NCAR Mesa Lab Computing Facility

NCAR Mesa LabHigh-end computing has been a vital facility at NCAR since it was founded and remains integral to NCAR's mission. NCAR's Mesa Lab computing center handled the continually growing computational requirements of the atmospheric and related sciences community until 2012, when operations were moved to the newly constructed NCAR-Wyoming Supercomputing Center (NWSC), in Cheyenne, Wyo.

Coping with technology changes that span orders of magnitude of increased performance and data storage capacity requires adaptable, flexible infrastructure and facility space. During the time the Mesa Lab computer room housed NCAR's supercomputers, the role of computational science in the atmospheric and related sciences increased dramatically, and it continues to grow today.

Supercomputers are only one component of a functional computing facility. Networking, servers, data analysis and visualization systems, and mass storage systems also must be provisioned. Further, the computing center itself must provide sufficient uninterruptible electrical power, efficiently remove the waste heat produced, and be large enough to house all the systems and support equipment. Above all, the entire facility must be reliable: outages are detrimental to scientific productivity and may even shorten the life span of the equipment.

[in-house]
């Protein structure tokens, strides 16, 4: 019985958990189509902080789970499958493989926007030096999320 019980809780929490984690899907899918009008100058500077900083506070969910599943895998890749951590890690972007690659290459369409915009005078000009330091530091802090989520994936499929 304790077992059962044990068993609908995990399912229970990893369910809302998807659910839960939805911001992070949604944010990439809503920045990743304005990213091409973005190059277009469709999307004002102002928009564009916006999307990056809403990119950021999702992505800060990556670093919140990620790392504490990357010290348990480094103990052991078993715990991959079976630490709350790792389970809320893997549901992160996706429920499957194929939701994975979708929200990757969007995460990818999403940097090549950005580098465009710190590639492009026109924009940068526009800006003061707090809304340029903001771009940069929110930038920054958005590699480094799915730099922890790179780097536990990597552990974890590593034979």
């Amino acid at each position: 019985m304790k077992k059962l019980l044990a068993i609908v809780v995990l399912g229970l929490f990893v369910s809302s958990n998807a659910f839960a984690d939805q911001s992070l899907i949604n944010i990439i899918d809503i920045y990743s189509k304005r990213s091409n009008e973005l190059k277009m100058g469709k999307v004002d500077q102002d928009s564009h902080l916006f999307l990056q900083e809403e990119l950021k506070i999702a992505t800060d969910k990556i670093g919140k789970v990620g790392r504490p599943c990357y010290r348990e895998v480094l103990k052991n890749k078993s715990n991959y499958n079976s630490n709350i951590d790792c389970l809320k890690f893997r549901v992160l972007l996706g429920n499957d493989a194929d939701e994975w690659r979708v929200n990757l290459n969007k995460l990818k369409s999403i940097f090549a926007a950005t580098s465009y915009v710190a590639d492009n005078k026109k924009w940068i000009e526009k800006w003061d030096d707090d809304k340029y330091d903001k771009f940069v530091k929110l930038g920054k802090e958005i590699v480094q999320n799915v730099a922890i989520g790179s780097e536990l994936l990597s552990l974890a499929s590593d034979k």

The Mesa Laboratory Computing Facility, comprising 13,000 square feet, received its last significant upgrade on the electrical and mechanical systems in 2005. The culmination of a five-year process, this work included an Uninterruptible Power Supply (UPS) upgrade, the installation of a standby generator, and a major upgrade of the cooling system, allowing the facility's systems to support a maximum design load of 1.2 megawatts of computing.

To be effective, a computing center must keep four critical resources in balance: the raised-floor area that houses the computers, network connectivity for the computers, the cooling infrastructure to remove waste heat, and the electrical infrastructure to reliably deliver electricity to the computers and the cooling systems.

While computers have lifetimes of three to five years, facilities must continue to be useful for a minimum of 15 years and ideally 30. The computing facilities in the Mesa Lab have exceeded the 30-year mark and are a testament to the foresight of its designers. NCAR's Bluefire, Frost, and Lynx supercomputers, archival storage systems, data analysis and visualization systems, and disk storage resources resided in the Mesa Lab Computing Facility through 2012, when the next supercomputer, named Yellowstone, was installed at the NWSC.

As CISL moves forward with new computing systems at the NWSC, the Mesa Lab Computing Facility will continue to provide a home to key services and resources to enhance the NWSC capabilities, and will serve as a centralized colocation facility for the growing numbers of smaller-scale systems deployed across NCAR's Boulder-area campuses.